One of the tenets of online education is meeting the needs of todays diverse student population. Online students make up a wide range of ages, ethnicities, and occupations its safe to say the typical student no longer exists. Further, these atypical students are learning at their own pace, often without a designated class time or meeting room. They study when theyre able to, whether its over coffee at 6 a.m., on their lunch hour, or after putting their youngest to bed. So what does this mean for online educators?
Photo courtesy of Plutor
Online classes must be structured differently to set students up for success. Its no longer enough to record and post lectures, though its an attractive proposition especially for educators who also teach in brick-and-mortar classrooms.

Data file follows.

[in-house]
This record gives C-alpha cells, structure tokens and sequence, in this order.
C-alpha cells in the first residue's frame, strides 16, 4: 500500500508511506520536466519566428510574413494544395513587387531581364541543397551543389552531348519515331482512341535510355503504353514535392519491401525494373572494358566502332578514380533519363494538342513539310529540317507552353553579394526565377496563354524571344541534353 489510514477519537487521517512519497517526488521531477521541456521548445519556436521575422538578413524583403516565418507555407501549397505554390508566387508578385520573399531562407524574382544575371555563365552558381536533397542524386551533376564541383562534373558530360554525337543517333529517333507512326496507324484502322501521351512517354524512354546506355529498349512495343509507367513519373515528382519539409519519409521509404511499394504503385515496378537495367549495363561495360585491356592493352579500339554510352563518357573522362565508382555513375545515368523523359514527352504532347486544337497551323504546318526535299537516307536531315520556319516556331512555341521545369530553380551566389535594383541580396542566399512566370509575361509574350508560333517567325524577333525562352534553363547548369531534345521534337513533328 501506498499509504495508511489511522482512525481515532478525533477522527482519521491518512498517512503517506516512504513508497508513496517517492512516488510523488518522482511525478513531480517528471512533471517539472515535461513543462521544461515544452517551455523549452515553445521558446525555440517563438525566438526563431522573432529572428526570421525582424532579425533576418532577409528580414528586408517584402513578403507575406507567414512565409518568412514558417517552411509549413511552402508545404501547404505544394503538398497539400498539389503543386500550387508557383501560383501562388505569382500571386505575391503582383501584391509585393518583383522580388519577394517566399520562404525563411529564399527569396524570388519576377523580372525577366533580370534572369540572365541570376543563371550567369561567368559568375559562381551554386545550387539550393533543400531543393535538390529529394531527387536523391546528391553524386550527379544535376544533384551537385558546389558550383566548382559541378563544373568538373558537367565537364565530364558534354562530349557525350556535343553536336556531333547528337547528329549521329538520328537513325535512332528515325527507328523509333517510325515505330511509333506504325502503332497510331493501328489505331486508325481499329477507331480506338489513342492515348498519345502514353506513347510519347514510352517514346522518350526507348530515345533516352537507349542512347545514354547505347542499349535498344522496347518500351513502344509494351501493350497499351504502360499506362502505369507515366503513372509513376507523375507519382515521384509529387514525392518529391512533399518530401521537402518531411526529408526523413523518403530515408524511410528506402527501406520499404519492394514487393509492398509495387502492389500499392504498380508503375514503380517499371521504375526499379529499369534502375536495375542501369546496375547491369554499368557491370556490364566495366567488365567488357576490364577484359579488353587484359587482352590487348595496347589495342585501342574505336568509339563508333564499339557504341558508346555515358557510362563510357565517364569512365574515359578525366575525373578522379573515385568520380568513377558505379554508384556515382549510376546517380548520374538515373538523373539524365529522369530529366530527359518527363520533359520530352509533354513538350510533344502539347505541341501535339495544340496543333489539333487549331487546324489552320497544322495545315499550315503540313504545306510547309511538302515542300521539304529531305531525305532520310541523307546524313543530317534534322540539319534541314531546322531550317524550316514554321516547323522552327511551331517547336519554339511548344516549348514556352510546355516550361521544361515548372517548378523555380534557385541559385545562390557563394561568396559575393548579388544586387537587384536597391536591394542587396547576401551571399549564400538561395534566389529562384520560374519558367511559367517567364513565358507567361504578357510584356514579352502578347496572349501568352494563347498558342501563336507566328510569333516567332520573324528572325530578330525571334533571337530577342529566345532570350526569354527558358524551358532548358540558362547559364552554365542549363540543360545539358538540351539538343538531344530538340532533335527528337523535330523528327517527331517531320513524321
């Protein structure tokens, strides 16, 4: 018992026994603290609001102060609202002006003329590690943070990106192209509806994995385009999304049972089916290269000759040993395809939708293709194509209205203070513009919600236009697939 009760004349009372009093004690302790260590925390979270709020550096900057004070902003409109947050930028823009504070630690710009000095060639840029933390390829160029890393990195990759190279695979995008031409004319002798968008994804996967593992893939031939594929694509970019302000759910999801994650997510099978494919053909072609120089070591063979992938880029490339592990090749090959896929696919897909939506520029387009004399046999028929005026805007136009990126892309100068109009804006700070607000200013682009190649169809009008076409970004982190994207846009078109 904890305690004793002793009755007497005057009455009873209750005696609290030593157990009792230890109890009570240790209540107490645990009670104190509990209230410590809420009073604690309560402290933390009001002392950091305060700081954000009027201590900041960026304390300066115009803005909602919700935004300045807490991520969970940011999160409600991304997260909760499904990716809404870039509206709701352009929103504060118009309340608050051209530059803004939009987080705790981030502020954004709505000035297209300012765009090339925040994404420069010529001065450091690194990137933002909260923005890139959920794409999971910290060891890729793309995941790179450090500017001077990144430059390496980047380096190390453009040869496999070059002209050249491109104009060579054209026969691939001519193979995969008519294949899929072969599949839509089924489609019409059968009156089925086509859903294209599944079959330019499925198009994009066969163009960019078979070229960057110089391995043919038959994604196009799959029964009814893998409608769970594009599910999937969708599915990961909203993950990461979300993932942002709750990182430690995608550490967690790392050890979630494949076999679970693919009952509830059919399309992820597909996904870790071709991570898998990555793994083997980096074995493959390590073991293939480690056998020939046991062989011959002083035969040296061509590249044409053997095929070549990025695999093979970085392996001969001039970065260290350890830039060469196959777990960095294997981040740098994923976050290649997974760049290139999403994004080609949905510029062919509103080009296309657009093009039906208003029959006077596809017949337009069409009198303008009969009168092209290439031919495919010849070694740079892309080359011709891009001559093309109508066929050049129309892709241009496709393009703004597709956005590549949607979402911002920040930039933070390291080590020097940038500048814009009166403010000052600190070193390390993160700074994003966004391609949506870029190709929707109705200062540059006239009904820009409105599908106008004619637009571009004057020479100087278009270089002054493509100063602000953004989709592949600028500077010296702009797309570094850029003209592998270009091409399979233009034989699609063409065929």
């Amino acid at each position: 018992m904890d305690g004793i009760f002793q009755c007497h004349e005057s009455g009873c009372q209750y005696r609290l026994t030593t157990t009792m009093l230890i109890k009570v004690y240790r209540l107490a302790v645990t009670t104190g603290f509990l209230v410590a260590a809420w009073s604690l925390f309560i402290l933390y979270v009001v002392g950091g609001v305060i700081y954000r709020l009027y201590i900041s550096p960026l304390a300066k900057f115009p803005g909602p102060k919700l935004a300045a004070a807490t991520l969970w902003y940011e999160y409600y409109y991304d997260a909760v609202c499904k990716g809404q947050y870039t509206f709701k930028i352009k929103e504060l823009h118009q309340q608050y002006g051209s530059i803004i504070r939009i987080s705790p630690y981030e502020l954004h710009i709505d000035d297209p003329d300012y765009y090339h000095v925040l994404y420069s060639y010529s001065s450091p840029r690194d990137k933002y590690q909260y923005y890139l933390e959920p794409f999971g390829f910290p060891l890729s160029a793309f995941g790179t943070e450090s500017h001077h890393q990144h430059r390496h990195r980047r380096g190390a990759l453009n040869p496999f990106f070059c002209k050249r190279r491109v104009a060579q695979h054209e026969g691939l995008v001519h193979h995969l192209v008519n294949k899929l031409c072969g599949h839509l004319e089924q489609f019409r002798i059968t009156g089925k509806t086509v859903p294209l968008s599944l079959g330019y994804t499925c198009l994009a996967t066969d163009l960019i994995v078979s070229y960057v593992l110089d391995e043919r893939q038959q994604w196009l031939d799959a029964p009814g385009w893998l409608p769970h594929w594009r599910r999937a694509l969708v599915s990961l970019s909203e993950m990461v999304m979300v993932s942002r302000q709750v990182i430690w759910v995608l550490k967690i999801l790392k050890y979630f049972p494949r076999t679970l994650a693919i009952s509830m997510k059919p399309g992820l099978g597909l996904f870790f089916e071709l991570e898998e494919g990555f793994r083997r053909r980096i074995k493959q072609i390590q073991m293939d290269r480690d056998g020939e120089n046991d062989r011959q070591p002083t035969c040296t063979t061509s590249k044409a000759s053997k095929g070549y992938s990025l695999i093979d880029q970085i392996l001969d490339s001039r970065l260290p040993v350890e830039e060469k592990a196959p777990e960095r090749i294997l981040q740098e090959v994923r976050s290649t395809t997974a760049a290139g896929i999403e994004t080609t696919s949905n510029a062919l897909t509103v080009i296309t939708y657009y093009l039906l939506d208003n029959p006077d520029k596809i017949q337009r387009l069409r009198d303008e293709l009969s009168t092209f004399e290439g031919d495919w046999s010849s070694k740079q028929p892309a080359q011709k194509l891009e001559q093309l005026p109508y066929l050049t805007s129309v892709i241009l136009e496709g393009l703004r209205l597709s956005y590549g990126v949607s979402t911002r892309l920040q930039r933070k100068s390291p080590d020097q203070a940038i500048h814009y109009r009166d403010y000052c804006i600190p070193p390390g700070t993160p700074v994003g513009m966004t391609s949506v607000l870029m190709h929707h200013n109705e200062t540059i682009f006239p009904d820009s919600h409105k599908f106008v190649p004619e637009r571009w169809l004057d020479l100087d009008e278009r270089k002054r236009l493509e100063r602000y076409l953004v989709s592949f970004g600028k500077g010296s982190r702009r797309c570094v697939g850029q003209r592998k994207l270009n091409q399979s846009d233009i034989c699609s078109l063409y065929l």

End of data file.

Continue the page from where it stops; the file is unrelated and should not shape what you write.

Below are a few best practices:
1. Set up, actively monitor, and participate in chat rooms and/or discussion boards this is critical since online students cant benefit from in-class conversation.
2. Outline and uphold your communication preferences; make yourself as accessible as possible.
3. Ensure online curriculum is engaging and timely, with an emphasis on projects and assignments that will help students retain information.
4. Clearly detail all instructions and deadlines upfront; its also helpful to estimate how long each assignment will take so students can plan accordingly.
5. Provide several examples so students feel confident that theyre on the right track.
6. Quiz students regularly to ensure comprehension.
7. Ask for feedback on a regular basis and course correct as needed.
Additionally, online instructors must fully understand the technology theyre using, especially since theyre presenting to a technologically savvy audience. This may require some training and personal investment, but it will pay off.
Wed love to hear what your best practices are for teaching online. Any major successes or lessons youd like to share? Please comment below.
online learning, online teaching